For The Love of Basil: Pasta, Pesto, and Peas

Before we even begin, I must tell you that I can’t hear the phrase “Pasta, Pesto, Peas” without thinking of a certain 60s pop song by Cher. I think you know the one. And in case you don’t, I revamped the lyrics and recorded a new-garlickier version for you. Let’s hear that now, so that as we progress through the recipe we can break out into another chorus of it!

The Pasta, Pesto, Peas Song [with special thanks to Cher].

Now then, are we ready to proceed? This is what you’ll be taking to work on Wednesday. Aren’t you excited? A word of warning: your breath will reek, but you won’t care because you’ll be so sated.

Now, to make things easier, I’m going to cut and paste the actual recipe and intersperse with pictures. This is not illegal, methinks, because Ina (that’s the Barefoot Contessa to her friends and myself) has the recipe on the Food Network site. What she doesn’t have is a fabulous Cher-cover. Hit it! PASTTTAAA PESTOOO PEASSS…. sorry, got ahead of myself.

What makes this slightly complicated is that Ina’s recipe for pesto yields 4 cups and we only need 1.5. However, even after halving the original recipe I didn’t wind up with 1.5 cups so don’t worry that this will yield too much. I’m going to halve the recipe for you. Confused yet?

Here is what you need to buy and/or have ready:


1/8 cup walnuts

1/8 cup pignolis (pine nuts)

1.5 tablespoons chopped garlic (4-5 cloves)

2.5 cups fresh basil leaves, packed

1/2 teaspoon kosher salt

1/2 teaspoon freshly ground black pepper

3/4 cups good olive oil

1 cup freshly grated Parmesan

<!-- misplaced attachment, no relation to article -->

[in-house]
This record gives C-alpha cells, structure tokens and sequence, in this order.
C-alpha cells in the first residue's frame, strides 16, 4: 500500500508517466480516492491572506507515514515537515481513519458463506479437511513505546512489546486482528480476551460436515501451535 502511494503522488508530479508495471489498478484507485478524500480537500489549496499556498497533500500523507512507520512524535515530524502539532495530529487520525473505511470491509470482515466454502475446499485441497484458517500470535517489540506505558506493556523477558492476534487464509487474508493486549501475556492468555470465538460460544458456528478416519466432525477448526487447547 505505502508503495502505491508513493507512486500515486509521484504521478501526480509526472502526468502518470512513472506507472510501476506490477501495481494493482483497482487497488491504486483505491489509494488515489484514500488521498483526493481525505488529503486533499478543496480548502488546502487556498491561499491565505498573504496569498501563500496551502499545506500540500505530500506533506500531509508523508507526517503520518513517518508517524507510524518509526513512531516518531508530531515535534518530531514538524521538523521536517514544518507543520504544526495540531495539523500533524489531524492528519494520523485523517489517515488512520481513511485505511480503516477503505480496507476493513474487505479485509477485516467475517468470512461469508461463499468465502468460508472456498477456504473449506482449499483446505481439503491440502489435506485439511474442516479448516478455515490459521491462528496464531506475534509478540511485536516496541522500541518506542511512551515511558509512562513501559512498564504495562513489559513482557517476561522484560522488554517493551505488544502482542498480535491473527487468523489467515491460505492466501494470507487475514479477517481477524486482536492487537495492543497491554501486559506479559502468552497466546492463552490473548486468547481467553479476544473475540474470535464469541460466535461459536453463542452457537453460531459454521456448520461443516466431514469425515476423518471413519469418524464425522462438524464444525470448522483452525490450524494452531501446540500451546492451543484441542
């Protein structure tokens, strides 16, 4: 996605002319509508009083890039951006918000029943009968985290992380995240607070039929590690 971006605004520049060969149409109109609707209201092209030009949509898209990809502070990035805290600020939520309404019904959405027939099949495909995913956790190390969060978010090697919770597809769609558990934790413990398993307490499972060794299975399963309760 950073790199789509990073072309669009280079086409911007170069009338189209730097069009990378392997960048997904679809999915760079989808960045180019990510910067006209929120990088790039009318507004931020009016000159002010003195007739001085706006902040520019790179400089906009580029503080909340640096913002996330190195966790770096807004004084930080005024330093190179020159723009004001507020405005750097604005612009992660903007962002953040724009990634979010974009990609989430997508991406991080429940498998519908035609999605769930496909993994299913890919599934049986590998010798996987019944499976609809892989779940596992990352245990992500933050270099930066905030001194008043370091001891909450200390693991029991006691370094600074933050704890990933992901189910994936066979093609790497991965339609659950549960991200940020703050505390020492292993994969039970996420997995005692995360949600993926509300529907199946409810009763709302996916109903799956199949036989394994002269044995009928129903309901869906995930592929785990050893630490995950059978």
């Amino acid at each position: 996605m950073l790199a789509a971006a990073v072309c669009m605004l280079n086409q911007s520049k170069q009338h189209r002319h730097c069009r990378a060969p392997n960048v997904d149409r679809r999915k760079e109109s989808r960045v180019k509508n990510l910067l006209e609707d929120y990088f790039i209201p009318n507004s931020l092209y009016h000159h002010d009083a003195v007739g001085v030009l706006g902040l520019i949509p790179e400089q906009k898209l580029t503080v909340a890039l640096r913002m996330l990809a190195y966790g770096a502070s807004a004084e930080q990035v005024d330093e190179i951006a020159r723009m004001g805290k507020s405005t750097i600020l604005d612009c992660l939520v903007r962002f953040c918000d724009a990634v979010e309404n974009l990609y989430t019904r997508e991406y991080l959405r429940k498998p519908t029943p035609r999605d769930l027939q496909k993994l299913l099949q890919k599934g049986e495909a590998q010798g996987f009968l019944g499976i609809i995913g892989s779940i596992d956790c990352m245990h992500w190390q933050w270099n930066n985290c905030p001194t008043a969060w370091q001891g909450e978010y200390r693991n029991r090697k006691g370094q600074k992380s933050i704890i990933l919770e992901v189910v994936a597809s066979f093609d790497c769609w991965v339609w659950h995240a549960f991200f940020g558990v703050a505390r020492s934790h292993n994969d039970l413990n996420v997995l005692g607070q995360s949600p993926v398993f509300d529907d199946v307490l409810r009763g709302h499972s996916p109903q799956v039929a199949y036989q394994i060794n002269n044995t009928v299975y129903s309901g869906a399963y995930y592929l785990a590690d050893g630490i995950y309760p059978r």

3/4 pound fusilli pasta

3/4 pound bow tie pasta

1/4 cup good olive oil

1 1/2 cups pesto, packaged or see recipe below

1 (10-ounce) package frozen chopped spinach, defrosted and squeezed dry

3 tablespoons freshly squeezed lemon juice

1 1/4 cups good mayonnaise

1/2 cup freshly grated Parmesan

1 1/2 cups frozen peas, defrosted

1/3 cup pignolis (pine nuts) (optional)

3/4 teaspoon kosher salt

3/4 teaspoon freshly ground black pepper

It looks like a ton, I know, but it looks worse than it is. It is, in fact, fairly reasonable EXCEPT if your basil’s expensive. That’s where I got screwed tonight. The other day at Whole Foods they had giant tubs of Basil for like $6 and those were gone today. Today they only had small containers of basil for $2 each so I had to buy five, which cost $10 just for the basil. So please shop around for your basil before you commit.

And, of course, after I paid, the cashier told me I should have bought a basil plant and saved money:


$5.49 is certainly less money than $10.

The other expensive thing is pignolis but you only officially need 1/8th of a cup, the toasted 1/3rd of a cup is optional.

So here’s your ingredients:


I know this may seem daunting but I promsie it isn’t! I’m just not used to playing pesto instructor. Did I mention that I sing Cher-covers? PASTA PESTO PEEEAAAS… sorry.

Now then, the recipe:

Place the walnuts, pignolis, and garlic in the bowl of a food processor fitted with a steel blade.